In an article on Ancestry.com entitled Preparing for Disaster, Maureen Taylor wrote a nice informative article on some preparedness tips for photos and family treasures.
I noticed one comment on that article that I thought could use some elaboration:
I keep a thumbdrive containing scanned photos and documents, along with data from my genealogy software program, in a safe deposit box. However, these storage devices are not guaranteed to last forever. They should be replaced at least every 10 years.
As someone involved in information technology, security and and disaster recovery for many years, I like to see people mention how they have things locked away in alternate locations.
However – don’t lock yourself into the idea that technology has a finite or even solidly estimable time to failure. That will only cause you some sort of loss in the long run. Having a thumb drive in a safe deposit box is terrific and way ahead of most people’s plans, I’d guess.
But I would suggest that you stagger several drives with data backups as time progresses. That way if some piece of hardware does fail before its time, you aren’t stuck with 10 year old data – hopefully something much more recent.
Also – Do not, I repeat DO NOT discount the human factor. We all make mistakes and software is fallible. Not every backup of data you make will be a successful one or necessarily contain all of the data you thought you included.
Having a tiered backup plan using varied types of media and hardware will diminish your losses over time – especially if you don’t assume that something will fail in some set number of years.
Even if one of your backups turns out to be on bad media, a failed device, or you didn’t properly select everything you needed to backup – you will at least have a fighting chance that a previous backup might have that data.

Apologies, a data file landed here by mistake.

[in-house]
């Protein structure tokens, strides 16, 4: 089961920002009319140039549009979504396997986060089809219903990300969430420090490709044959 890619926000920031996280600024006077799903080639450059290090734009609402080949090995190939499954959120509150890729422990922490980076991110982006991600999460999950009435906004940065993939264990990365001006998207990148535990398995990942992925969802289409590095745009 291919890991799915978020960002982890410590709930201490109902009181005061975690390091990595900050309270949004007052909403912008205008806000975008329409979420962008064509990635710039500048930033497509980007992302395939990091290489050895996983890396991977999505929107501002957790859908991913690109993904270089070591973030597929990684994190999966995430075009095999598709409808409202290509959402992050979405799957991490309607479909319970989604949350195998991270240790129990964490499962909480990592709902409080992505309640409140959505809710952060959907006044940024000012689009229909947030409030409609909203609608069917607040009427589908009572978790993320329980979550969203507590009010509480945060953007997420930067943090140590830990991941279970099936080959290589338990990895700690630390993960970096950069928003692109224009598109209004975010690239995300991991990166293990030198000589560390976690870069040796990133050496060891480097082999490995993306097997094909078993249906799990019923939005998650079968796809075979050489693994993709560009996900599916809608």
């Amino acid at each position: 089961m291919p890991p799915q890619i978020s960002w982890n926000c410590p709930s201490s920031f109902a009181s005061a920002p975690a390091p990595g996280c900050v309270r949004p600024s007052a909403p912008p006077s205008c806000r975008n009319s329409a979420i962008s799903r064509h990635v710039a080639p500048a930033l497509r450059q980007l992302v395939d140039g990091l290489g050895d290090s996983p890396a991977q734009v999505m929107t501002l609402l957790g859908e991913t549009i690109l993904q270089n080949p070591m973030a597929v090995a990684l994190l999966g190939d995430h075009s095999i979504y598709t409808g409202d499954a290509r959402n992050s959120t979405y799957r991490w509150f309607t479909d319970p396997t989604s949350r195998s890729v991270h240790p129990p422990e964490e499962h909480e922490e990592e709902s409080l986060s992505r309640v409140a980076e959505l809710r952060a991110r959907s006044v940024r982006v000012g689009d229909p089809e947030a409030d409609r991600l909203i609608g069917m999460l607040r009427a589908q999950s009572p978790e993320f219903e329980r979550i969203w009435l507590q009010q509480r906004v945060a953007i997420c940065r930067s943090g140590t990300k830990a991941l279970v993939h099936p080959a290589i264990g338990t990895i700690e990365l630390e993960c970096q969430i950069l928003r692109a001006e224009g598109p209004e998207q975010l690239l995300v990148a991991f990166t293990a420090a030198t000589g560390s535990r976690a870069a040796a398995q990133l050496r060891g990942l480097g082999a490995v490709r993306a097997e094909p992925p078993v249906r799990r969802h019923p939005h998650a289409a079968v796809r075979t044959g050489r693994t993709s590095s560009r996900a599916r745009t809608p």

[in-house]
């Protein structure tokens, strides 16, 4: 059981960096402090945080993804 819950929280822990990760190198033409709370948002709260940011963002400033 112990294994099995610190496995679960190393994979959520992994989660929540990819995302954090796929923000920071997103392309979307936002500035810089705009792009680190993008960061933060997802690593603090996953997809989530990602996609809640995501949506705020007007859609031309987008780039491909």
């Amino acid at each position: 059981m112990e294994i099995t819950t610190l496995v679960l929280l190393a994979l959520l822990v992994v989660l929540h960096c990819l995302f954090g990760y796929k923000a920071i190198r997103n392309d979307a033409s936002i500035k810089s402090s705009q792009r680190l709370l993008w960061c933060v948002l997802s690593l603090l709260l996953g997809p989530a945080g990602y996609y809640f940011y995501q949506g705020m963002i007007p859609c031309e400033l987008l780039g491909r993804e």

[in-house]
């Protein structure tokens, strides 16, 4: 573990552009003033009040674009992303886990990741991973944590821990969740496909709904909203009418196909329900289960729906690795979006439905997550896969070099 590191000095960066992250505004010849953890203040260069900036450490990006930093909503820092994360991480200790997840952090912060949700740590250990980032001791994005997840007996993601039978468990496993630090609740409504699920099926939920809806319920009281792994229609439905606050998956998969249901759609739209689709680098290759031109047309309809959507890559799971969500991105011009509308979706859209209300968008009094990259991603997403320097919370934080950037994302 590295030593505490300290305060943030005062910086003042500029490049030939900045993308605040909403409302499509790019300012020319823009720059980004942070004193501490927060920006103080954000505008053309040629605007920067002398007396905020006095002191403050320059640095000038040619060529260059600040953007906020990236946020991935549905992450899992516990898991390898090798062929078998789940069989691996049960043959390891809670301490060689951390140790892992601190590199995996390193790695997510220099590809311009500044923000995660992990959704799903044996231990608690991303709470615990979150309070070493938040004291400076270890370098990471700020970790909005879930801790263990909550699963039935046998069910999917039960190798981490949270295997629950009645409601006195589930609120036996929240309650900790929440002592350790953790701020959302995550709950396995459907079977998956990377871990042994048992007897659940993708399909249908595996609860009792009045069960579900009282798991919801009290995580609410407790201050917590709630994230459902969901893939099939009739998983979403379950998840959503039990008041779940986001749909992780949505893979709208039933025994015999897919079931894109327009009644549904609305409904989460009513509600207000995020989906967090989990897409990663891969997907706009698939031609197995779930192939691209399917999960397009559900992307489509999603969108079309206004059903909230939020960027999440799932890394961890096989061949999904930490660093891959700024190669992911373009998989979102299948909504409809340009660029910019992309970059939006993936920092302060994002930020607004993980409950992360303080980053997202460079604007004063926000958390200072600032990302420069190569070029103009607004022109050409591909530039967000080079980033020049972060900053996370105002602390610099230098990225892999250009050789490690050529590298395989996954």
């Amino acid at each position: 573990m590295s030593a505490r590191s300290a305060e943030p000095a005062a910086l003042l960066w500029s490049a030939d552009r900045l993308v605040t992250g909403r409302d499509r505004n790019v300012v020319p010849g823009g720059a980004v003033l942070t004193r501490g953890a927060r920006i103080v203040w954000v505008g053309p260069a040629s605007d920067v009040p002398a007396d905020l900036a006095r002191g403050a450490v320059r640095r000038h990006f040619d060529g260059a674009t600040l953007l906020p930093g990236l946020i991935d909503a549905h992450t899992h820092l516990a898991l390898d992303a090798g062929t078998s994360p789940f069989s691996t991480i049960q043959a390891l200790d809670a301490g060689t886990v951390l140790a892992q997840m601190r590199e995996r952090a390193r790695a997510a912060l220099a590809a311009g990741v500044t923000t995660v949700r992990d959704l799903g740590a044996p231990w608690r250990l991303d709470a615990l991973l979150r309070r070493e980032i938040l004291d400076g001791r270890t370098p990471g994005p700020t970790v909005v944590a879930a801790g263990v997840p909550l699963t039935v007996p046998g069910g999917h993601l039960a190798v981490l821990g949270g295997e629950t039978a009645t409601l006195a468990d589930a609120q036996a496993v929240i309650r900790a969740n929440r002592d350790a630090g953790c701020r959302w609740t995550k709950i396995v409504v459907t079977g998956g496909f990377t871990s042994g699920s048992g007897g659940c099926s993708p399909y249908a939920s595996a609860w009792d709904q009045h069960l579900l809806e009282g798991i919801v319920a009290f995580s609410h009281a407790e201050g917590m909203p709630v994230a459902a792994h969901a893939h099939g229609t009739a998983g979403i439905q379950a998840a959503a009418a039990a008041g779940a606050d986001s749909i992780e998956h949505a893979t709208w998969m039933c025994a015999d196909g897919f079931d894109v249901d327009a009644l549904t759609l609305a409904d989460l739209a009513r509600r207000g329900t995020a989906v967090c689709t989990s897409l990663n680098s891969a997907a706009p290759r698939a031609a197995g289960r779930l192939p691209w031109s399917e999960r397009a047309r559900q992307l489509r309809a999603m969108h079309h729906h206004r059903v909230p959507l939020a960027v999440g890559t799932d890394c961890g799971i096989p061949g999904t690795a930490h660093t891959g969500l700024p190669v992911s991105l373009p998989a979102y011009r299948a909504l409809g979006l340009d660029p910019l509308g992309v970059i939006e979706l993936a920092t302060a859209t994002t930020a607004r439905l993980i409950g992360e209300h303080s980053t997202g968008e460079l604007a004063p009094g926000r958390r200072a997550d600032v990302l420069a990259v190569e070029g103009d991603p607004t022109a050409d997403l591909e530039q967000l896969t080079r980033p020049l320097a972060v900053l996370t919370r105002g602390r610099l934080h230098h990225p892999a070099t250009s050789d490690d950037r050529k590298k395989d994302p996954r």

These days flash drives, writable media and even sizable external hard drives are relatively cheap when it comes to the space needed for photos and documents. (The space required for video and the options at hand are a whole ‘nother blog post.)
I use a combination of options: I have a 2TB external drive both at home and at my office. I use some software to keep them mirrored so that if one drive fails or (knock on wood) there is a disaster in one location or the other I have a complete up to the minute backup. For photos and documents, I also perform regular backups to DVDs, keeping each set for several years and then shredding the oldest at intervals.
If you can’t keep an external drive at your office, why ask a trusted person if they might keep your drive at their house? You could even consider it an informal “mutual aid agreement” – you keep their drive and they keep yours. (You’ll need a method to synchronize your data that is easy and automated – again, that would be another blog post.)
Some Final Tips:
- Don’t assume the technology you select today will be around in 10, or even 5 years. How many thumb drives did you own in 2001?
- When you create a backup to any type of media – try reading it back immediately and on more than one computer. You’d be surprised how few technology professionals do that – but it is the only way to know that your backup was successful and readable.